Muslim religious life consists not only of belief in orthodox tenets of faith and a determined effort to follow the Sacred Law, but it also requires one to scale the heights of Islamic spirituality by attaining the states of the heart demanded by the Islamic revelation.
The Kitab al-Hikam of Shaykh Ibn Ata’illah al-Iskandari (d. 1309) is a famous and respected explanation of the journey of Islamic spirituality (known simply as ‘the Path’ or ‘the Way’), with the Qur’an and the Sunnah as the determiners of the principles contained therein. Although the work contains treatises and supplications, the essential core of the work is to be found in the author’s collection of spiritual aphorisms (264 in total). These aphorisms are presented in this edition according to the arrangement of the great Indian scholar Shaykh Ali al-Muttaqi (d. 1567), together with a commentary by a twentieth-century sage, Shaykh Abdullah Gangohi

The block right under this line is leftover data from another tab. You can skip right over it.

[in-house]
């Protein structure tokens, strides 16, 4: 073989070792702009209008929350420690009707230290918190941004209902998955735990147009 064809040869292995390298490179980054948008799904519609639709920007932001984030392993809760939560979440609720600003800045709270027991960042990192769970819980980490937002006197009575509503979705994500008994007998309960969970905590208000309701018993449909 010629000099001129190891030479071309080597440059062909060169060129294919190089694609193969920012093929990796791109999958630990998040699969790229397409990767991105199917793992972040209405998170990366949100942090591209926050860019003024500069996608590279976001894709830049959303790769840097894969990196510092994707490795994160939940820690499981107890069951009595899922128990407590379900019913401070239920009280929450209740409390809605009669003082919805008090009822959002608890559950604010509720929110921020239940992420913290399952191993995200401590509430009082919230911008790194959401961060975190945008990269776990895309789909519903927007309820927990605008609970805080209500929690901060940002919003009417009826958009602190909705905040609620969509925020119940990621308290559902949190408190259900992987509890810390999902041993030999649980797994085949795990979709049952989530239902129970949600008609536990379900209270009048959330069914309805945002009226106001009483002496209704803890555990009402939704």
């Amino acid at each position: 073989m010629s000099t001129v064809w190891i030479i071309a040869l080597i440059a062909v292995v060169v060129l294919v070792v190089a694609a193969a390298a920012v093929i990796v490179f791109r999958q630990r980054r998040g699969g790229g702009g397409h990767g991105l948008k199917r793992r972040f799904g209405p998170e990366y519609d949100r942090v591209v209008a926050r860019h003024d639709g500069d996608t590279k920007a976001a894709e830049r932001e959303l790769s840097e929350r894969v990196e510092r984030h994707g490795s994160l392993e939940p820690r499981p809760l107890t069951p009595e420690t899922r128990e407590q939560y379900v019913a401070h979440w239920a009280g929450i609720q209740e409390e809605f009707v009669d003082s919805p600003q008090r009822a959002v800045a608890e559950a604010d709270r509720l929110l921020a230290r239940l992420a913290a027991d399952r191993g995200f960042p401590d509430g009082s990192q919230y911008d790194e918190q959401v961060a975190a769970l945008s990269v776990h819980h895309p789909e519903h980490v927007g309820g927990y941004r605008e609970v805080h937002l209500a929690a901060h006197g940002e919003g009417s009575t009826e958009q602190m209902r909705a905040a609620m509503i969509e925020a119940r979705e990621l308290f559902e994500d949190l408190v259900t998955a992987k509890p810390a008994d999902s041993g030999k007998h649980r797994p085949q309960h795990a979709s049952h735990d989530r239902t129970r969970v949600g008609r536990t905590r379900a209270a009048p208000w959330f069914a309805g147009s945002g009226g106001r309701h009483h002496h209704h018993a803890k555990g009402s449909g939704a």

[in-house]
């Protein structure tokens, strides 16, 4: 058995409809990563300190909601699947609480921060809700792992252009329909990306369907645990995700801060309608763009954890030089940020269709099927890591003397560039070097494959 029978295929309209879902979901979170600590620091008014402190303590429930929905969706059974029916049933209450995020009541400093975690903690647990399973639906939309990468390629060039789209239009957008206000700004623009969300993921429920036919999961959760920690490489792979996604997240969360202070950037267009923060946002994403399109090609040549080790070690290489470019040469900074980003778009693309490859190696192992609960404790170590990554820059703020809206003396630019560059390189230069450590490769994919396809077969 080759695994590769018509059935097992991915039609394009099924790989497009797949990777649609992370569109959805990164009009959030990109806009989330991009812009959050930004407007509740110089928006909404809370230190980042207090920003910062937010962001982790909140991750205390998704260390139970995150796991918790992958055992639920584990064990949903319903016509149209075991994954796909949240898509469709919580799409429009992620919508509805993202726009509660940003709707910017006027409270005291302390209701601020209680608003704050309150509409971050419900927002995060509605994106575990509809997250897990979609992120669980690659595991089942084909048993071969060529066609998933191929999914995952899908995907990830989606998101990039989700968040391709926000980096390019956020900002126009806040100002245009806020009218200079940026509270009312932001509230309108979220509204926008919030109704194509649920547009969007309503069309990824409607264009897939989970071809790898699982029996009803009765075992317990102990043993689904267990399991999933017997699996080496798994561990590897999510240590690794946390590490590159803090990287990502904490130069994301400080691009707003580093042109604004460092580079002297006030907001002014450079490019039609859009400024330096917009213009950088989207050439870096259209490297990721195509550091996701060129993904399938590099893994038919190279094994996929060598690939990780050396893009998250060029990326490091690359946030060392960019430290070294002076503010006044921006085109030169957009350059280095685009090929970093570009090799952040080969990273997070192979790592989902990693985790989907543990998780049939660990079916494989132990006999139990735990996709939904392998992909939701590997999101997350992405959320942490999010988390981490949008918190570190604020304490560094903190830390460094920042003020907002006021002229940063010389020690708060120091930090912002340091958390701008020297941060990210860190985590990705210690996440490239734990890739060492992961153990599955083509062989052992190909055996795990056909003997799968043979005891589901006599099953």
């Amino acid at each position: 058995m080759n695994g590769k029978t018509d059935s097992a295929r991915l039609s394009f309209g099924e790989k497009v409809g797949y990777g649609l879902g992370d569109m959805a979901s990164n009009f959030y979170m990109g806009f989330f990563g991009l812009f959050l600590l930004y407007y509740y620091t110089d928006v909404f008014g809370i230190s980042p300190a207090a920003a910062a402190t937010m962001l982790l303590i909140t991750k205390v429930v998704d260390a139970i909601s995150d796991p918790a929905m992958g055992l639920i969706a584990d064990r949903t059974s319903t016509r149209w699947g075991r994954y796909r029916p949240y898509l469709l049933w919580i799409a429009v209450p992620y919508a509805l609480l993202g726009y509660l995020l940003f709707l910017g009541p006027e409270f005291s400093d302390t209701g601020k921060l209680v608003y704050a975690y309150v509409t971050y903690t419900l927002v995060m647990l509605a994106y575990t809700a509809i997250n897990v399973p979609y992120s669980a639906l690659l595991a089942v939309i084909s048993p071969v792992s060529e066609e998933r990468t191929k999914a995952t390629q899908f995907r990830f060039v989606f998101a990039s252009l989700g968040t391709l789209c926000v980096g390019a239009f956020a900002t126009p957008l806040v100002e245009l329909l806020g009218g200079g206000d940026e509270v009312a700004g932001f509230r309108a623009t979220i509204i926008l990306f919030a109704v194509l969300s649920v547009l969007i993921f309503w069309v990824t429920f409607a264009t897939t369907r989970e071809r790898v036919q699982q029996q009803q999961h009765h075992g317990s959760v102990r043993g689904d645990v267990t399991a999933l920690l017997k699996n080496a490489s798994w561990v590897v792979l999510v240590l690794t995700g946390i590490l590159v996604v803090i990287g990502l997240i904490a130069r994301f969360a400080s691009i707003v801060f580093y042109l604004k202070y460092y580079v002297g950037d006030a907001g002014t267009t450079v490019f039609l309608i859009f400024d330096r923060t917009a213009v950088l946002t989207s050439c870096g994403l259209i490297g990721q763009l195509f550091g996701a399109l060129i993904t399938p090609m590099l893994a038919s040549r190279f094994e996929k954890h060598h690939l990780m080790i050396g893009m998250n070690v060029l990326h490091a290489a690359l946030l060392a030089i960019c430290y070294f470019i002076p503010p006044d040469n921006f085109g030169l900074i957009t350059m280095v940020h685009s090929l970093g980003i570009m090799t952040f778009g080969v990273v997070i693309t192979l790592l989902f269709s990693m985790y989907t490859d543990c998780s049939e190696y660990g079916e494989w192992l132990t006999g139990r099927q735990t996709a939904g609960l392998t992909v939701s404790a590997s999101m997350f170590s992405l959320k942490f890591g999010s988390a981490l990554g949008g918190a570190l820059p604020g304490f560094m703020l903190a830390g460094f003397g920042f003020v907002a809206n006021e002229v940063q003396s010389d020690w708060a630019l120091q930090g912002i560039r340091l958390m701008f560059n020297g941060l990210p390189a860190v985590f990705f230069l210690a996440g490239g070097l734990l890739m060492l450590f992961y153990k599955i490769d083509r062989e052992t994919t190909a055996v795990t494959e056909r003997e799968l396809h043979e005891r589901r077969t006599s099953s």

Shaykh Ibn `Ata’illah (d. 1309) lived in Egypt during the reign of the Mamluks. Originally from Alexandria , he moved to Cairo , where his professional life involved teaching Sacred Law in various institutions including the al-Azhar Mosque. He also led a concurrent existence as a Master for disciples of Islamic spirituality. The Hikam is his principal work, one that has attracted universal Muslim approval from his own time up to the present day.
Shaykh `Abdullah Gangohi (d. 1921) was a teacher in various Islamic schools in the Indian subcontinent, during an era of great academic and spiritual achievement in the region. His main area of expertise was Arabic language, and some of his works have become part of the core syllabus in numerous schools of Islamic studies. He took the Spiritual Path from the famous hadith scholar and Sufi Master Shaykh Khalil Ahmad Saharanpuri, who eventually made Gangohi a Master of the Path in his own right.
Victor Danner (d. 1990) was an American academic noted for his translation of the Hikam. He taught various subjects, including Arabic Language, Classical Arabic Literature, and Sufism, at Indiana University.